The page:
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Potential drug targets for ALS and FTD identified in two Fen-Biao Gao studies

Research published in PNAS, Nature Neuroscience illuminates cause of cell death in these neurodegenerative diseases

By Jim Fessenden

UMass Medical School Communications

May 14, 2019
 
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Fen-Biao Gao, PhD
   

A pair of collaborative studies led by Fen-Biao Gao, PhD, have identified two potential drug targets for the diseases amyotrophic lateral sclerosis (ALS) and frontotemporal dementia (FTD). The studies, which appear in Nature Neuroscience and PNAS, provide a new layer of detail about how hexanucleotide repeat expansions in the C9ORF72 gene, the most common genetic mutation responsible for both ALS and FTD, causes neuron cell death. The Nature Neuroscience study also describes a new mouse model that more closely mimics the gradual build-up of toxins in patients with the diseases.

“Understanding how these mutations lead to motor neuron damage is important to the development of new treatment approaches,” said Dr. Gao, the Governor Paul Cellucci Chair in Neuroscience Research and professor of neurology. “We know that this mutation can cause these diseases. These studies show that both mitochondrial function and DNA repair pathways are disrupted when the mutated gene is present in cells. That makes them potentially druggable targets.”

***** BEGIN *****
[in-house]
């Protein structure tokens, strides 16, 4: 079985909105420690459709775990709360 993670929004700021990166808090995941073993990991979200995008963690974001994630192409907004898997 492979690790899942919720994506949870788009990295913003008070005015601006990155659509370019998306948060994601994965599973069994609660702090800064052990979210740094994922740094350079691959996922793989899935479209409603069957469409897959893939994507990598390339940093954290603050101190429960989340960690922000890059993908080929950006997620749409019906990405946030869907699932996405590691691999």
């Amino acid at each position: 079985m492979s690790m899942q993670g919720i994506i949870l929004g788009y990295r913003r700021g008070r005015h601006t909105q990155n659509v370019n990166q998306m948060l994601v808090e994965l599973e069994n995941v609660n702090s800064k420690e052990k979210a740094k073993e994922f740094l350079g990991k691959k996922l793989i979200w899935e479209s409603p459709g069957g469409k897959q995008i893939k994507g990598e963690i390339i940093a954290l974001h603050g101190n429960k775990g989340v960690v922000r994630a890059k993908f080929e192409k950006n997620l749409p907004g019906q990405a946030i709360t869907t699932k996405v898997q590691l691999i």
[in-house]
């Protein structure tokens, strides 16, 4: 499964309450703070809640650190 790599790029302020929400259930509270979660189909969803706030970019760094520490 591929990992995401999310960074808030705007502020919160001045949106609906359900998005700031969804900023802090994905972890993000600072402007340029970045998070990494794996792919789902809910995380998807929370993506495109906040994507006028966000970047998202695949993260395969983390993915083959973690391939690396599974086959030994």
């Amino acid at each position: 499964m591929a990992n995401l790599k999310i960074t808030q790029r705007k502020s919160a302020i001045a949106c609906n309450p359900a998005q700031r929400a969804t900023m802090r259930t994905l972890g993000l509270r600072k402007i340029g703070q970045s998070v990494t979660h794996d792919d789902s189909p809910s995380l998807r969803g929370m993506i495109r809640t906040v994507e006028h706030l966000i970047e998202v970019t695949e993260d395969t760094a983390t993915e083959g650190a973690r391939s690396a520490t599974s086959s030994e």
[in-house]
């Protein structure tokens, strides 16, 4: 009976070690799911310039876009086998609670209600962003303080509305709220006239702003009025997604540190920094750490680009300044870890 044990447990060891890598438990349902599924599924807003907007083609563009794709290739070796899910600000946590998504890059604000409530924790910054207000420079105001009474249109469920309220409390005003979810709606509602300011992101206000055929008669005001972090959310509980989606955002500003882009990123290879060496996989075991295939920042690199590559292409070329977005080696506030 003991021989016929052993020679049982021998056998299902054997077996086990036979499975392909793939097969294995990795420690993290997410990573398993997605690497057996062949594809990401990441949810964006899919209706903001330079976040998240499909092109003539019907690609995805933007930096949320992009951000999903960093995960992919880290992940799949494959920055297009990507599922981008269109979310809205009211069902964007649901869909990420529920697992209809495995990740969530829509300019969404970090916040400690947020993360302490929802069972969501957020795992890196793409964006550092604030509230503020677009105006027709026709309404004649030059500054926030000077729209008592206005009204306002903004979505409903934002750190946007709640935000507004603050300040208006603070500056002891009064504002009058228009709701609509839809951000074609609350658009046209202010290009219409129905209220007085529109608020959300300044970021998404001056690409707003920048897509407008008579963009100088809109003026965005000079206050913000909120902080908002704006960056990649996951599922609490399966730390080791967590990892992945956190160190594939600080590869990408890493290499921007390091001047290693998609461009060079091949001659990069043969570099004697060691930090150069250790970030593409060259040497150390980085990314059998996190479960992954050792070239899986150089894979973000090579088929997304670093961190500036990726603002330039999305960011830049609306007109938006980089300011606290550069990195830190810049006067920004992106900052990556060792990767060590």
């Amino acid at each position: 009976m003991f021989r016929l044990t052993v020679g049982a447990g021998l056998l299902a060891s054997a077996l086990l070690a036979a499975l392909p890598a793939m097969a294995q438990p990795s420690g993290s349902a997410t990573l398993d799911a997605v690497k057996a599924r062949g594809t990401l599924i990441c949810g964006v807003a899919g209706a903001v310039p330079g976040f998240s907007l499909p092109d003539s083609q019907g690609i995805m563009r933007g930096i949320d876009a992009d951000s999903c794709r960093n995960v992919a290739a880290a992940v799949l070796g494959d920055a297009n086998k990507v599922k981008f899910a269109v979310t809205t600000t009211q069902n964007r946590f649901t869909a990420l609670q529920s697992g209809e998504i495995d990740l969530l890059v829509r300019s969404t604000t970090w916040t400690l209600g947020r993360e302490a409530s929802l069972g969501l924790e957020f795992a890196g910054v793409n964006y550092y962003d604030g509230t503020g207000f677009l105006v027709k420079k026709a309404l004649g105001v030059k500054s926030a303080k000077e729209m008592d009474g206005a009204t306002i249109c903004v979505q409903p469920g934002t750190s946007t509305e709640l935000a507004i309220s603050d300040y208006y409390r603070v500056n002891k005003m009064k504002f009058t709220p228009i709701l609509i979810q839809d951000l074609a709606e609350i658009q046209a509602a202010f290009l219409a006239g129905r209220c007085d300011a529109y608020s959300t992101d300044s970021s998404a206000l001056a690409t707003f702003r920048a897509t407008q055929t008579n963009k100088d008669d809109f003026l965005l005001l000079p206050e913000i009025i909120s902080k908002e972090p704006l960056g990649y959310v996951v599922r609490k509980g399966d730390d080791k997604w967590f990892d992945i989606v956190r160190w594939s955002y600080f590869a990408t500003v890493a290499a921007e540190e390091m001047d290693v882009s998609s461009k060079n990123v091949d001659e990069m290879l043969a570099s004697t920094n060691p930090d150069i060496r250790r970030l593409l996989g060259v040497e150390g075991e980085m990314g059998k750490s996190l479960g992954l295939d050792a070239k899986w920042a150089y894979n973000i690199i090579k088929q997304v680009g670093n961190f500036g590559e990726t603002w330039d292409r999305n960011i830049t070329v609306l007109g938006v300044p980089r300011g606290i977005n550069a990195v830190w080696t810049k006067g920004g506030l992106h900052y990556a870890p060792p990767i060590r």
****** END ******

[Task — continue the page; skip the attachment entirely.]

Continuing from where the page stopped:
In ALS, a progressive, neurodegenerative disorder affecting the motor neurons in the central nervous system, the C9ORF72 gene accounts for 40 percent of inherited forms of the disease and 6 percent of sporadic cases. As motor neurons die, the brain’s ability to send signals to the body’s muscles is compromised. This leads to loss of voluntary muscle movement, paralysis and eventually death from respiratory failure.

Similarly, FTD, originally called Pick’s disease, is among the most common form of early-onset dementia, second only to Alzheimer’s disease. FTD is caused by the loss of neurons in the frontal or temporal lobes.

Progress has been made in identifying genetic mutations that cause ALS and FTD, but how these changes affect neurons and cause toxicity is still poorly understood. Patients with the C9ORF72 mutation have an abnormally long GGGGCC repeat expansion in the gene. This expansion is responsible for the production of several unintended proteins called dipeptide repeat (DPR) proteins—ones not normally found in healthy people—that are in fact toxic to neurons, according to Gao and colleagues.